Shrinking without shrinking
Moore's Law is dead. Long live Moore's Law.
The International Electron Device Meeting (IEDM) - which normally takes place in San Francisco in December, but which shifted to a completely online presence in 2020 - normally provides a convenient place to examine how the chipmaking industry is likely to deliver on its longstanding promise to pack more stuff into a silicon die as time goes on. The move to a virtual conference coincided with some increased clarity as to the direction in which the industry is going to move.
Since the early 2000s, scaling according to Moore's Law has not been nearly as straightforward as it had been for the previous 40 years, so the idea that it would slow, if not stall, is far from surprising. Up to that change 15 years ago, which led to a sudden stall in the increase in clock speeds in microprocessors, Dennard scaling was the norm. This stipulated that, as long as you could draw increasingly fine lines on the surface of a chip, making a transistor smaller would not just allow more to be packed alongside, they would get faster.
Beyond 2004, things got messier because the physics of small objects began to become more troublesome. Process designers compensated for a slowdown in performance gains by introducing strain into the silicon lattice, which helped make electrons move more quickly. They also needed to handle the effects of stray electric fields that would keep a transistor on when it should be off. This ushered in more complex shapes such as the finFET. Soon, that will be replaced by stacks of nanoribbons.
Even with these increasingly expensive tricks, there is a limit as to how short you can make the channel of a transistor before it just becomes a resistor. Although the number of nanometres used to describe each successive process, such as 22nm, 14nm or 10nm, have fallen in line with Moore’s Law, the actual on-chip dimensions are a lot longer.
The node names have not been associated with the size of the transistor itself for some time. To push speed in the 1990s, Intel and others drove the channel length down and so the node name was related to the pitch of the lowest, densest layer of interconnect. Normally, you took that pitch and halved it. Even here, the metal half-pitch is still way larger than the node’s name. For example, the effective channel length for a transistor on the 7nm node is around 12nm. The metal half-pitch that is so important to device density is in the order of 25nm to 30nm. Even by the so-called 1nm node, this dimension is still not likely to fall far below 20nm, partly because the lithography technology cannot support it but also because it would push electrical resistance to impractical levels.
Yet, analysis by Synopsys and others at IEDM pointed to scaling continuing to progress through 2030, though it is not plain sailing. How so, when the paths to reducing device area have been progressively blocked off? The answer lies in the third dimension. This is not just about the ability to stack chips on top of each other in order to deliver more functions in a specific volume. Quite a lot of restructuring is now going on inside the chip to reduce the effective area of each transistor.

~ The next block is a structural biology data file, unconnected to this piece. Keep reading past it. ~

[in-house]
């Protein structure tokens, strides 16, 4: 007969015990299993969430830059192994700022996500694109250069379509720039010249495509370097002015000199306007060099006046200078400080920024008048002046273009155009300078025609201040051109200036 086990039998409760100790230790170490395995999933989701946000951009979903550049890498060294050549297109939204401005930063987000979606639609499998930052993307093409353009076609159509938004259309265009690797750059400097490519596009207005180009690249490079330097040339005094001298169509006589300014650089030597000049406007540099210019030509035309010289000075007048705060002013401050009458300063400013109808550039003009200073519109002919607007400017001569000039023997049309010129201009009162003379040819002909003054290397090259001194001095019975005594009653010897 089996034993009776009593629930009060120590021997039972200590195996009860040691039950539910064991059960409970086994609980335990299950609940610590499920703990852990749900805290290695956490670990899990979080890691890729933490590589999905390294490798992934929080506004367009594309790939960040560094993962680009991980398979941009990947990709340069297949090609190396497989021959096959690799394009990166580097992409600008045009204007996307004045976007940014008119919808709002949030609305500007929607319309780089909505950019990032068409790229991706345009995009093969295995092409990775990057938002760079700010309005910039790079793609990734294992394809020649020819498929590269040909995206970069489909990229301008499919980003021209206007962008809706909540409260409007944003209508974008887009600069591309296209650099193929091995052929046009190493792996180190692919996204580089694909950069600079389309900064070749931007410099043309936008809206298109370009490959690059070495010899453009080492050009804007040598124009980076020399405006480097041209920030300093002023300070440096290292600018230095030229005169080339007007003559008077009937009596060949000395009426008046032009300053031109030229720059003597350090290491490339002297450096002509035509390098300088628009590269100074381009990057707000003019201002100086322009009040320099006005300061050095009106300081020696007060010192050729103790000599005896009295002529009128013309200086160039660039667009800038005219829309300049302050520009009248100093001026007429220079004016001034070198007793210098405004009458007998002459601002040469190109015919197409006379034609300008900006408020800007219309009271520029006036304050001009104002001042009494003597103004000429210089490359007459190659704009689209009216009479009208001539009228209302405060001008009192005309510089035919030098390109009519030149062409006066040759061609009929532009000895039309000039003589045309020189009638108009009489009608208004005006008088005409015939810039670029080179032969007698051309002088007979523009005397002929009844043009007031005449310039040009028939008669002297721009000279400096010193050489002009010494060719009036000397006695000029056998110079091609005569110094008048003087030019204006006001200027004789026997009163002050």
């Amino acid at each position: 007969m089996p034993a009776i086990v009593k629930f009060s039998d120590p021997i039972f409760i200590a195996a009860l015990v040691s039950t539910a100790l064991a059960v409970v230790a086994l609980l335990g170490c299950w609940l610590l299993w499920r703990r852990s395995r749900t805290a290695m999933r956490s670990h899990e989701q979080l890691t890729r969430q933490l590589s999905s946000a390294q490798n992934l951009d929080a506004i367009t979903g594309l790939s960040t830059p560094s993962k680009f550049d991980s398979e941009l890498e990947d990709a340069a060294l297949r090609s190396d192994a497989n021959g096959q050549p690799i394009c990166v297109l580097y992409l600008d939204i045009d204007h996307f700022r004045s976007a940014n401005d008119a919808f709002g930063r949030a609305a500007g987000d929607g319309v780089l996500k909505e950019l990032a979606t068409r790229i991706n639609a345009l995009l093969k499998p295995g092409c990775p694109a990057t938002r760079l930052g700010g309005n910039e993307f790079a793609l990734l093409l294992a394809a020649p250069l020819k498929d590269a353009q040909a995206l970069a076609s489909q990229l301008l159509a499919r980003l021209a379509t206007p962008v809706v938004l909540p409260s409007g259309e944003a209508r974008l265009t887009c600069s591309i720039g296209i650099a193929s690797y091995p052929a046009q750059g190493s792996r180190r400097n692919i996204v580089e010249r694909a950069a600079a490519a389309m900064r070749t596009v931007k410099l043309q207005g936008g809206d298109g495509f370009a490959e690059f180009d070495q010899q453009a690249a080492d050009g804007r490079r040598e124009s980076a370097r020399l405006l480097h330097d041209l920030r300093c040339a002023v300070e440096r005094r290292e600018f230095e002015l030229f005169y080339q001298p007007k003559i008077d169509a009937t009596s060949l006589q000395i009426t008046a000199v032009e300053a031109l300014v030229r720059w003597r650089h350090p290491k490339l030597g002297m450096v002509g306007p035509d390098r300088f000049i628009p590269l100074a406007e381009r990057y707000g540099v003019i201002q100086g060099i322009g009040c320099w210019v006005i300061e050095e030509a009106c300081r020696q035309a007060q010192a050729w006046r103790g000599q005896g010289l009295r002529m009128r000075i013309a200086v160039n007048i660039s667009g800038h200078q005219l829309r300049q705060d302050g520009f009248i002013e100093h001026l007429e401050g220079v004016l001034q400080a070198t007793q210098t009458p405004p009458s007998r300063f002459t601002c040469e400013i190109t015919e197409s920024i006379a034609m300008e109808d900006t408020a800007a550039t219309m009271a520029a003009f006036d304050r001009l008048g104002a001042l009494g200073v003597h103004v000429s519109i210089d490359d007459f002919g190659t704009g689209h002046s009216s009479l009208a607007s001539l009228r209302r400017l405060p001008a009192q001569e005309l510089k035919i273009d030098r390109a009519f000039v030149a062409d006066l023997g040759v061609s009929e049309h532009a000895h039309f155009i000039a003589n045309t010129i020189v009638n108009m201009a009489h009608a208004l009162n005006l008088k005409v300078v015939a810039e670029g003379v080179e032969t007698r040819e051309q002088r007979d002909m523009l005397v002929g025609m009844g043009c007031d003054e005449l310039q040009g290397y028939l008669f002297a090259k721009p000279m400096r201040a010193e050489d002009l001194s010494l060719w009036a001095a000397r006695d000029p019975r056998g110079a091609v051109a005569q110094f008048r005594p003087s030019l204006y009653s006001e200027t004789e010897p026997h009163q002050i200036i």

Research institute Imec has come up with several ideas. One is the 'forksheet', which brings the two complementary types of transistor used together in logic cells into a single tree-like structure. That cuts effective area by as much as 30 per cent in one go.
Having to provide power and ground lines to a logic cell takes up valuable area that could be used for routing logic signals. Here, the third dimension provides an answer. At the 2018 VLSI Symposia, Imec proposed burying a lot of these rails underneath the silicon surface. Their next step was the CFET: a two-storey structure that goes further than the forksheet by putting one transistor on top of its opposite half. Now, you’ve saved half the area, more or less.
At the 2020 IEDM, Intel's engineers described their take on a CFET-type structure based on nanosheets. The idea is catching on. According to calculations by Synopsys, the CFET structure does a lot for the static memory cells used for on-chip memory, though it takes some circuit-design tweaks to make it work. For example, the most compact structure calls for things like dummy transistors to work properly. Such a change would mean SRAM density improvements could keep pace with those of logic circuits instead of lagging behind, as memory has for close to a decade.
Increased cooperation between circuit and process designers seems likely to keep scaling at the long-term rate of a doubling every two years more or less on track, the Synopsys team claimed. There are costs to all this. The cost per wafer will climb by an average of 13 per cent, per node, over the coming decade because of the complexity of these new processes and the eyewatering cost of some of the equipment needed to deploy them.
Even with that, thanks to the density improvements, that means chipmakers would realise a 30 per cent reduction in cost per transistor, per node, over the same timeframe. On top of this you have the problem that chips that can justify a transistor density of 1 billion per square millimetre cost billions to design, making it even more of a game only for those with the deepest pockets.
Taking all that into account, Moore’s Law seems viable for yet another decade.
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